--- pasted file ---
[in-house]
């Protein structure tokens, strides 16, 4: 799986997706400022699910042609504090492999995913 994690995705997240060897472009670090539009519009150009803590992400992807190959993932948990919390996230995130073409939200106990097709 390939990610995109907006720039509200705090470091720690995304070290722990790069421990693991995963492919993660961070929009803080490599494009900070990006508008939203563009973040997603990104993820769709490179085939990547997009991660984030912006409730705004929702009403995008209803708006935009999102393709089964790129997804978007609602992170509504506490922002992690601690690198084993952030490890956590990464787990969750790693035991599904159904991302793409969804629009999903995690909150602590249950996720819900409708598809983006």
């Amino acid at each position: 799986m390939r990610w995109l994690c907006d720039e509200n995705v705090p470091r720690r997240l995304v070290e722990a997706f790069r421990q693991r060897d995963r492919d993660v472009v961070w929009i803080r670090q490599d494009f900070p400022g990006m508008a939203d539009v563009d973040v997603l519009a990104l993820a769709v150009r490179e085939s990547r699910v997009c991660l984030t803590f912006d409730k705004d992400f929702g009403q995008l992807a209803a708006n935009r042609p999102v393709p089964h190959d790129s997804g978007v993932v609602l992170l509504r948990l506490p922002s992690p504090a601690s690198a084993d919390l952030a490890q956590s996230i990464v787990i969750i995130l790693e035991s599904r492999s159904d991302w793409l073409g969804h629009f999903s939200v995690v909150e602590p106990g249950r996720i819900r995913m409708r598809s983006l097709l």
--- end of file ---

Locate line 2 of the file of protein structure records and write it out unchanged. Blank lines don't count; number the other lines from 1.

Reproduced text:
């Protein structure tokens, strides 16, 4: 799986997706400022699910042609504090492999995913 994690995705997240060897472009670090539009519009150009803590992400992807190959993932948990919390996230995130073409939200106990097709 390939990610995109907006720039509200705090470091720690995304070290722990790069421990693991995963492919993660961070929009803080490599494009900070990006508008939203563009973040997603990104993820769709490179085939990547997009991660984030912006409730705004929702009403995008209803708006935009999102393709089964790129997804978007609602992170509504506490922002992690601690690198084993952030490890956590990464787990969750790693035991599904159904991302793409969804629009999903995690909150602590249950996720819900409708598809983006």